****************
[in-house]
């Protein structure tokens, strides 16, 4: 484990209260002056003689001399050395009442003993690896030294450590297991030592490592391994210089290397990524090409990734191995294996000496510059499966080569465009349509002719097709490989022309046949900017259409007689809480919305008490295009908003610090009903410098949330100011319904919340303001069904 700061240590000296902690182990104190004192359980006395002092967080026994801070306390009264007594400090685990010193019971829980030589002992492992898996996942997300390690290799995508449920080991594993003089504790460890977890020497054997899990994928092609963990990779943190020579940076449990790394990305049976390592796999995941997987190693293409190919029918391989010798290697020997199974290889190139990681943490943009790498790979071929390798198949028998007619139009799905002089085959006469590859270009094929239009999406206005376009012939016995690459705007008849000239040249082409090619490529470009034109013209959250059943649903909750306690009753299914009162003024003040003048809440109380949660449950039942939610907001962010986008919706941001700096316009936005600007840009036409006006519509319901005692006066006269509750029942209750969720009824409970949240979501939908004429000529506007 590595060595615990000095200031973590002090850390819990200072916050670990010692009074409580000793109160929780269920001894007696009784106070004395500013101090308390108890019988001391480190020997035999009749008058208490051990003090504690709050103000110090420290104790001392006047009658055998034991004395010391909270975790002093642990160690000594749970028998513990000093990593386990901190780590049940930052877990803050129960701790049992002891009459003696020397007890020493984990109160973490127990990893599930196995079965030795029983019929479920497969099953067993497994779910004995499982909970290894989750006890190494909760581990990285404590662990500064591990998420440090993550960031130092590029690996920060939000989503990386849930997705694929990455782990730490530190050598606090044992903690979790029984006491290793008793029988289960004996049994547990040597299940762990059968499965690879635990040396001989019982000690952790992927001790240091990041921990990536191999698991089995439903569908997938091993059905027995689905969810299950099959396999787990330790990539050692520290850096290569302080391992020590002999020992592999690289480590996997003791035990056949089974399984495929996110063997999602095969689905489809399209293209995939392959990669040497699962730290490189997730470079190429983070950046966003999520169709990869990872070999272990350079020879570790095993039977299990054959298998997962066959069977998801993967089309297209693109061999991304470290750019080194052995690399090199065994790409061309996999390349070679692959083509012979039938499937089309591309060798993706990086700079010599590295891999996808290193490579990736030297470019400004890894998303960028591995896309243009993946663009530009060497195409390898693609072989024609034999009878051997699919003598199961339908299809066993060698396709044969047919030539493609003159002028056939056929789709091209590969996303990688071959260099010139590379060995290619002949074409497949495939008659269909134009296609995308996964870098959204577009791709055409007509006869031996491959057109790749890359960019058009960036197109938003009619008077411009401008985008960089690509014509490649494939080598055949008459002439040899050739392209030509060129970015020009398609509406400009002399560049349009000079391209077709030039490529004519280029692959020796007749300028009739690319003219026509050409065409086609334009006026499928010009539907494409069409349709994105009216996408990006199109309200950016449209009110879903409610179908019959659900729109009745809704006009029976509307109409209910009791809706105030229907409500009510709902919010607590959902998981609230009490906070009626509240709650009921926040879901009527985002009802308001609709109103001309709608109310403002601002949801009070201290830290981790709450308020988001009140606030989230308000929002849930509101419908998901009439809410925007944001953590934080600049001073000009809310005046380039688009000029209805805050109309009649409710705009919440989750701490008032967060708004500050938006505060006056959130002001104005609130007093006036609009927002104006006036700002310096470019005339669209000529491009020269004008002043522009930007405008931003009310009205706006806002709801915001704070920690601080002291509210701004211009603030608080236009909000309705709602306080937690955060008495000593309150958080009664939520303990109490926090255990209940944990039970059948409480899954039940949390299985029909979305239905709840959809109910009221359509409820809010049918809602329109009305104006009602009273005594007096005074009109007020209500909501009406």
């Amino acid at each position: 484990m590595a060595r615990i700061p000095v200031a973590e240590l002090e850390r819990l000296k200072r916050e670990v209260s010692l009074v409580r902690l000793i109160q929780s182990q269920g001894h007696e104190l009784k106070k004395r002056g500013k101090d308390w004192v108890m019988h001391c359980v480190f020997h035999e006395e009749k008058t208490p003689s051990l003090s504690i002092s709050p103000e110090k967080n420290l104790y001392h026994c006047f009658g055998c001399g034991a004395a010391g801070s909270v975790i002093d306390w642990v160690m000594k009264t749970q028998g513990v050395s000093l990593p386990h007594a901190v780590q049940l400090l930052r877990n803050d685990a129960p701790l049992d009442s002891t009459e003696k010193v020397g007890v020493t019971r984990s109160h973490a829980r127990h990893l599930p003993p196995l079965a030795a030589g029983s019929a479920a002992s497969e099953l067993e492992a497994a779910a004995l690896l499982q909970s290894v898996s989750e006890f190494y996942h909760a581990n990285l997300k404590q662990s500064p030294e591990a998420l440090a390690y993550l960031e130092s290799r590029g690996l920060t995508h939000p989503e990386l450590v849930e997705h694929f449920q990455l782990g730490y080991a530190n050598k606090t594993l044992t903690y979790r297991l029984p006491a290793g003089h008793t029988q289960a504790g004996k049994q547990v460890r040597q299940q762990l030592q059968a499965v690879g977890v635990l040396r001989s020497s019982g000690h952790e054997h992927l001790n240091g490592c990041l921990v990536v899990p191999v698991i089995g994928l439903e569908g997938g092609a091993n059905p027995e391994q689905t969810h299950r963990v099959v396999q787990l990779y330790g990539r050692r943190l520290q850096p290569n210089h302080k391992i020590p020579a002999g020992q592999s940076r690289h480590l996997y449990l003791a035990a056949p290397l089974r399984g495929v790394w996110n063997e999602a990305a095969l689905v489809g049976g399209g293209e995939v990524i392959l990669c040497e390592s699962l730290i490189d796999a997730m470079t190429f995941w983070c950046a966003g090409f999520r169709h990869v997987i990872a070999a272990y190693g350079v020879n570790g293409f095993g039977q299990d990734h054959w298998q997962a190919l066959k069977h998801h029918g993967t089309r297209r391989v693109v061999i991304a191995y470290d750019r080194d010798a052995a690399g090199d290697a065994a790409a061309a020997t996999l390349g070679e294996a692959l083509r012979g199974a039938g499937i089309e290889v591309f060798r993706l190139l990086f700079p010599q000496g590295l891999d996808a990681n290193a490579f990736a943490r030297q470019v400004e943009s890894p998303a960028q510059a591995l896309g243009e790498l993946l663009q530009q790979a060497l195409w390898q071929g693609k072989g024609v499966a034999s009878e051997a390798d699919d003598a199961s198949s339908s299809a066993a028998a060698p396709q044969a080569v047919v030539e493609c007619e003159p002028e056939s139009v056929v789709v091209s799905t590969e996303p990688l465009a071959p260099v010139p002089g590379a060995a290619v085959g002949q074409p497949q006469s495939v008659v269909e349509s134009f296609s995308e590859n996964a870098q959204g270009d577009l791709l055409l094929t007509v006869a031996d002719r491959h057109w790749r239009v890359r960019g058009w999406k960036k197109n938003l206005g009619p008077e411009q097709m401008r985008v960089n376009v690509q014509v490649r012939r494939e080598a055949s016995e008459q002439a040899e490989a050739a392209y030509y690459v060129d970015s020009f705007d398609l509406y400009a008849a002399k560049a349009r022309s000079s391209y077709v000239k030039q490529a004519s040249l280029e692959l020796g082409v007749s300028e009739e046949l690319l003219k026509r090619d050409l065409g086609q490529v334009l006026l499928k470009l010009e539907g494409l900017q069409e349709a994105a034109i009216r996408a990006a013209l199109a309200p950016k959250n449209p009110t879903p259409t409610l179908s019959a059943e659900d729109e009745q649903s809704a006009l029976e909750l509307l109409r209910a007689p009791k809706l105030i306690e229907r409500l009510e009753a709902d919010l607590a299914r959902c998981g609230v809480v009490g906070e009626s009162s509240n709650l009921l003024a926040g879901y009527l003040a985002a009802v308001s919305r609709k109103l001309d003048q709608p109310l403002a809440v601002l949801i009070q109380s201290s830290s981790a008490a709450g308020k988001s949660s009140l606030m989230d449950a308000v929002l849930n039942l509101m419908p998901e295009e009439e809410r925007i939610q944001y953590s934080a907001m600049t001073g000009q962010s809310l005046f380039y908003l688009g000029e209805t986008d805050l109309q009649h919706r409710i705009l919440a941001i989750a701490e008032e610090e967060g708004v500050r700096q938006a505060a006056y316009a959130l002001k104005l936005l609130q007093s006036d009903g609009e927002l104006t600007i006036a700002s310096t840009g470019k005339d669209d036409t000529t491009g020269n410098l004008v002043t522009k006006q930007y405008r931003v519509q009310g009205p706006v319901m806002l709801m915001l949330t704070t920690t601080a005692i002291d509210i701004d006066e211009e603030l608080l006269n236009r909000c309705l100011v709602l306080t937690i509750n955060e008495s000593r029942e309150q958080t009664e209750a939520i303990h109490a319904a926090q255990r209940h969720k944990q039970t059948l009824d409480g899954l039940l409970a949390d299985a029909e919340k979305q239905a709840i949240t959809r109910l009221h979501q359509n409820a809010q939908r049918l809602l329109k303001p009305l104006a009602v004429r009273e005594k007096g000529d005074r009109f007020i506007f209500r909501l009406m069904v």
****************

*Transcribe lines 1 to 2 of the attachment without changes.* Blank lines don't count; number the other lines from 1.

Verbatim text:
[in-house]
């Protein structure tokens, strides 16, 4: 484990209260002056003689001399050395009442003993690896030294450590297991030592490592391994210089290397990524090409990734191995294996000496510059499966080569465009349509002719097709490989022309046949900017259409007689809480919305008490295009908003610090009903410098949330100011319904919340303001069904 700061240590000296902690182990104190004192359980006395002092967080026994801070306390009264007594400090685990010193019971829980030589002992492992898996996942997300390690290799995508449920080991594993003089504790460890977890020497054997899990994928092609963990990779943190020579940076449990790394990305049976390592796999995941997987190693293409190919029918391989010798290697020997199974290889190139990681943490943009790498790979071929390798198949028998007619139009799905002089085959006469590859270009094929239009999406206005376009012939016995690459705007008849000239040249082409090619490529470009034109013209959250059943649903909750306690009753299914009162003024003040003048809440109380949660449950039942939610907001962010986008919706941001700096316009936005600007840009036409006006519509319901005692006066006269509750029942209750969720009824409970949240979501939908004429000529506007 590595060595615990000095200031973590002090850390819990200072916050670990010692009074409580000793109160929780269920001894007696009784106070004395500013101090308390108890019988001391480190020997035999009749008058208490051990003090504690709050103000110090420290104790001392006047009658055998034991004395010391909270975790002093642990160690000594749970028998513990000093990593386990901190780590049940930052877990803050129960701790049992002891009459003696020397007890020493984990109160973490127990990893599930196995079965030795029983019929479920497969099953067993497994779910004995499982909970290894989750006890190494909760581990990285404590662990500064591990998420440090993550960031130092590029690996920060939000989503990386849930997705694929990455782990730490530190050598606090044992903690979790029984006491290793008793029988289960004996049994547990040597299940762990059968499965690879635990040396001989019982000690952790992927001790240091990041921990990536191999698991089995439903569908997938091993059905027995689905969810299950099959396999787990330790990539050692520290850096290569302080391992020590002999020992592999690289480590996997003791035990056949089974399984495929996110063997999602095969689905489809399209293209995939392959990669040497699962730290490189997730470079190429983070950046966003999520169709990869990872070999272990350079020879570790095993039977299990054959298998997962066959069977998801993967089309297209693109061999991304470290750019080194052995690399090199065994790409061309996999390349070679692959083509012979039938499937089309591309060798993706990086700079010599590295891999996808290193490579990736030297470019400004890894998303960028591995896309243009993946663009530009060497195409390898693609072989024609034999009878051997699919003598199961339908299809066993060698396709044969047919030539493609003159002028056939056929789709091209590969996303990688071959260099010139590379060995290619002949074409497949495939008659269909134009296609995308996964870098959204577009791709055409007509006869031996491959057109790749890359960019058009960036197109938003009619008077411009401008985008960089690509014509490649494939080598055949008459002439040899050739392209030509060129970015020009398609509406400009002399560049349009000079391209077709030039490529004519280029692959020796007749300028009739690319003219026509050409065409086609334009006026499928010009539907494409069409349709994105009216996408990006199109309200950016449209009110879903409610179908019959659900729109009745809704006009029976509307109409209910009791809706105030229907409500009510709902919010607590959902998981609230009490906070009626509240709650009921926040879901009527985002009802308001609709109103001309709608109310403002601002949801009070201290830290981790709450308020988001009140606030989230308000929002849930509101419908998901009439809410925007944001953590934080600049001073000009809310005046380039688009000029209805805050109309009649409710705009919440989750701490008032967060708004500050938006505060006056959130002001104005609130007093006036609009927002104006006036700002310096470019005339669209000529491009020269004008002043522009930007405008931003009310009205706006806002709801915001704070920690601080002291509210701004211009603030608080236009909000309705709602306080937690955060008495000593309150958080009664939520303990109490926090255990209940944990039970059948409480899954039940949390299985029909979305239905709840959809109910009221359509409820809010049918809602329109009305104006009602009273005594007096005074009109007020209500909501009406």